'Mama, I know you are trying, but will you please come soon?' I always dread these questions, because I don't know how to answer them without falling apart myself. It's not fair that we have 6,000 miles between us. It's not fair that I can't be there to nurse her while she recovers. It's not fair that we live in this supposedly modern world and yet the laws that keep us apart are so draconian.
After all these years, I still can't wrap my head around it.

Anya now waits for the court date where she will testify against the man who shot her. The police said she is not allowed to leave the country until the criminal case is over. By then it may be too late for me to get permission for her to come. It's a catch-22.

And on top of all this is the daily struggle with abject longing. I long to be there. For her. For D. For the kids at the orphanage. For my own sanity. This morning it stung me like a blade through my heart. I felt sick with my need to be there. I was ready to walk there, if needed. I wanted to be there, to see them and hear them and simply tell them all how much I still love them -- even if I cannot be there every day. Luckily today was so overrun with doctor appointments, urgent errands and the like, that I didn't have the luxury of nursing these sorrows. I had to just move past it.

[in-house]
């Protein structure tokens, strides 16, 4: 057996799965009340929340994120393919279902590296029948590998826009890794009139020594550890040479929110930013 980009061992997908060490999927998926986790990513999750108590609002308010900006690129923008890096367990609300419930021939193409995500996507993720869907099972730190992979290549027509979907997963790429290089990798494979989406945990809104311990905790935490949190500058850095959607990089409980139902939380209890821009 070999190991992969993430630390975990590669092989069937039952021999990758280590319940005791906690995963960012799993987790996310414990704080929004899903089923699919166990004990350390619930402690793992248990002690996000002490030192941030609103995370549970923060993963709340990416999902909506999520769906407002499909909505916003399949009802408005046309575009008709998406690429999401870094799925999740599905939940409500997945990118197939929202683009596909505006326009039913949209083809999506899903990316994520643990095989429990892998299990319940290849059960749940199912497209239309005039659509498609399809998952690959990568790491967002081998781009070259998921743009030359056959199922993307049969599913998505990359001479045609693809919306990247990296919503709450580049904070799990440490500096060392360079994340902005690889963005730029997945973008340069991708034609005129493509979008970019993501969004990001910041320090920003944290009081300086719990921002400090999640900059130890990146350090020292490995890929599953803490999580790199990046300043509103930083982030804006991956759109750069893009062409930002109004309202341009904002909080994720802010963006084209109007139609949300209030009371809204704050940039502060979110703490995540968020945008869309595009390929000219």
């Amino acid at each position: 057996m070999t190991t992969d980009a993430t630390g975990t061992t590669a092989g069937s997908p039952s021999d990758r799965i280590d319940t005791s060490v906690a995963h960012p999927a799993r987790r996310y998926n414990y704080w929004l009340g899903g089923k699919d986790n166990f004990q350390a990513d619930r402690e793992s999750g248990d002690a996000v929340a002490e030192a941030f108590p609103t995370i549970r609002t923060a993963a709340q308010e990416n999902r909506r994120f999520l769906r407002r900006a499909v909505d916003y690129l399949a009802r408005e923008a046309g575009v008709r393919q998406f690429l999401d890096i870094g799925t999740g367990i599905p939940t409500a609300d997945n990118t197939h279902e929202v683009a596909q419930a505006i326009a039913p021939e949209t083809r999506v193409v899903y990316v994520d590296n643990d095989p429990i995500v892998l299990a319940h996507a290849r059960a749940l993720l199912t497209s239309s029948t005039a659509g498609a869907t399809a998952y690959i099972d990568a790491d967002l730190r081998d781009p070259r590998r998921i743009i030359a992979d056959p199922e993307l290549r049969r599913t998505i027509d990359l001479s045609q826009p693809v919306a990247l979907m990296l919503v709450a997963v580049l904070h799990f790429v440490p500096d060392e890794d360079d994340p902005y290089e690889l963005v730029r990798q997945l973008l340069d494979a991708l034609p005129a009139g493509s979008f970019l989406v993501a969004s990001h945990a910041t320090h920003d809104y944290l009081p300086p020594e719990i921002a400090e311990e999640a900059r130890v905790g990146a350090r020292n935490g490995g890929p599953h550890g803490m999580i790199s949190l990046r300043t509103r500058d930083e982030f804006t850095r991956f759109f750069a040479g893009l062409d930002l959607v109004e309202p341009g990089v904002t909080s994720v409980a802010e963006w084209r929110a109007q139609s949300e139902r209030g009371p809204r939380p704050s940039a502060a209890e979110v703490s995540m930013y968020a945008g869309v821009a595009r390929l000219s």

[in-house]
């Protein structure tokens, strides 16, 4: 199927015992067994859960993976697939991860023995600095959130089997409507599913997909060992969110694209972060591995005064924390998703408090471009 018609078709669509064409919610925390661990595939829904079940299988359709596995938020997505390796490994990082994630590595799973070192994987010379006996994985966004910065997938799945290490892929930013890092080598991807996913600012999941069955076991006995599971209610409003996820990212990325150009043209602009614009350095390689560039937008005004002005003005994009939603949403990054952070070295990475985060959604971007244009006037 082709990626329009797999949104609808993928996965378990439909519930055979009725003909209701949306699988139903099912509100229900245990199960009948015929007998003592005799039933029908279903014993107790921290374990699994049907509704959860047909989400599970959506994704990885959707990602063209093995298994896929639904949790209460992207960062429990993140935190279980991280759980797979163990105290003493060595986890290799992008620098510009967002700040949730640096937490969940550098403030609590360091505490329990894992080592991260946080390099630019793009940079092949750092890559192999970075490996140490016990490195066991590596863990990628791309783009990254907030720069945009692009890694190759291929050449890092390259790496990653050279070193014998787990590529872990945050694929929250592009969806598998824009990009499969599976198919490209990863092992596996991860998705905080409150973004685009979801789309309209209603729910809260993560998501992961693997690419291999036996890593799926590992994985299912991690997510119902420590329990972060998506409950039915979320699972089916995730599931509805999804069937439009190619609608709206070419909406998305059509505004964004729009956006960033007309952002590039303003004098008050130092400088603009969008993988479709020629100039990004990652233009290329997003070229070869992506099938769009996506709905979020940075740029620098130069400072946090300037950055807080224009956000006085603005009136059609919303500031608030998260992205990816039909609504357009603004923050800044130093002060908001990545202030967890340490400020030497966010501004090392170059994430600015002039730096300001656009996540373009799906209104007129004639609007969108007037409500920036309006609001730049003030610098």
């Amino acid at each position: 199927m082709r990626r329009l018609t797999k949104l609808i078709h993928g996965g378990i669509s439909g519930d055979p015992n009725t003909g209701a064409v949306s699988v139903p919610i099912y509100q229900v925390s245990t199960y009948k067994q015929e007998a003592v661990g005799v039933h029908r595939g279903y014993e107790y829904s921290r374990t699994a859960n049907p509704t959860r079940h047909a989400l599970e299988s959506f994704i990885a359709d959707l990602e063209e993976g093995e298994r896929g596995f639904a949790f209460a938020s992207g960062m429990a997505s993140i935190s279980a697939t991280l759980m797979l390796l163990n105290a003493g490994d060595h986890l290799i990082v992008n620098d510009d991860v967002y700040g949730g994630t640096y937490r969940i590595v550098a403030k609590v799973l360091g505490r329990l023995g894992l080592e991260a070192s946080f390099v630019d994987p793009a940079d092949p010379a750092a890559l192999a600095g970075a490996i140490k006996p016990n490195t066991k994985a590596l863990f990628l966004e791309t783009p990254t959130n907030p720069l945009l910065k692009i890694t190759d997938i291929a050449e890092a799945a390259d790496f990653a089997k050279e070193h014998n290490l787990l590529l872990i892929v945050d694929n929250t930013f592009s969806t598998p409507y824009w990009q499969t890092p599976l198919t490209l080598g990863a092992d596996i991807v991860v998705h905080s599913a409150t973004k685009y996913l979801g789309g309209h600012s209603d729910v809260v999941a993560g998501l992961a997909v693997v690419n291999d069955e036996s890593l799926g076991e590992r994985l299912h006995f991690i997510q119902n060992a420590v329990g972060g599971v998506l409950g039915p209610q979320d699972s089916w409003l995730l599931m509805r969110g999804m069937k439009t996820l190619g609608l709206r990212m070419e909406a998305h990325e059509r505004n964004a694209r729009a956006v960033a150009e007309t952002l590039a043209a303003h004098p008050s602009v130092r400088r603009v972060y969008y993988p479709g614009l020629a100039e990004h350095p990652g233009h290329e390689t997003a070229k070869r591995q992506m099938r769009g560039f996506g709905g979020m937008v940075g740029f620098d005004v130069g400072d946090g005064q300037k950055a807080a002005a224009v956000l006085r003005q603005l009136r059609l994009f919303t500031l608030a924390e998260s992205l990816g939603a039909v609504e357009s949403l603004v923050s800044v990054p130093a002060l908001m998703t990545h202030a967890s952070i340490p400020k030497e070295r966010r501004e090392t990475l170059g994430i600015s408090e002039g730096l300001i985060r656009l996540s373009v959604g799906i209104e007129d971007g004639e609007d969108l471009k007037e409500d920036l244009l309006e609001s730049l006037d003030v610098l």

Last night I dreamt that I was with Anya and D and we were trying to get out of Moscow by any means necessary and come home. As the dream progressed, D got younger and younger until he was an infant clinging to my side and trying to nurse on my fingers. Anya pushed her way through crowds of people, with a large patch worked backpack on her back, demanding someone help us. We had no phone, no money, and we would stop to sleep in doorways of shops when we got tired. At one point I saw an older gentleman with an iphone, and I asked him if I could use it to call home. We were sitting on the steps of a cafe, Anya leaning on me in a big black sheepskin coat, looking at a map, and D, now looking about 10 months old, wrapping his legs tightly around my waist and chewing contentedly on my hand. I kissed him over and over and smelled his hair and felt so scared of losing him. I remember thinking in my dream how I would give anything to be tucking them both in at home. I felt so alone and scared, and so shamed that I had no shelter for them. It started raining hard in my dream then, and as I waited for Nastia to answer the phone (I was calling her in my dream), my alarm went off and I woke up.

As sad as the dream felt, I would give anything to fall back into it tonight. Spending time with them, if even only in dreams, is worth the painful longing that comes with it.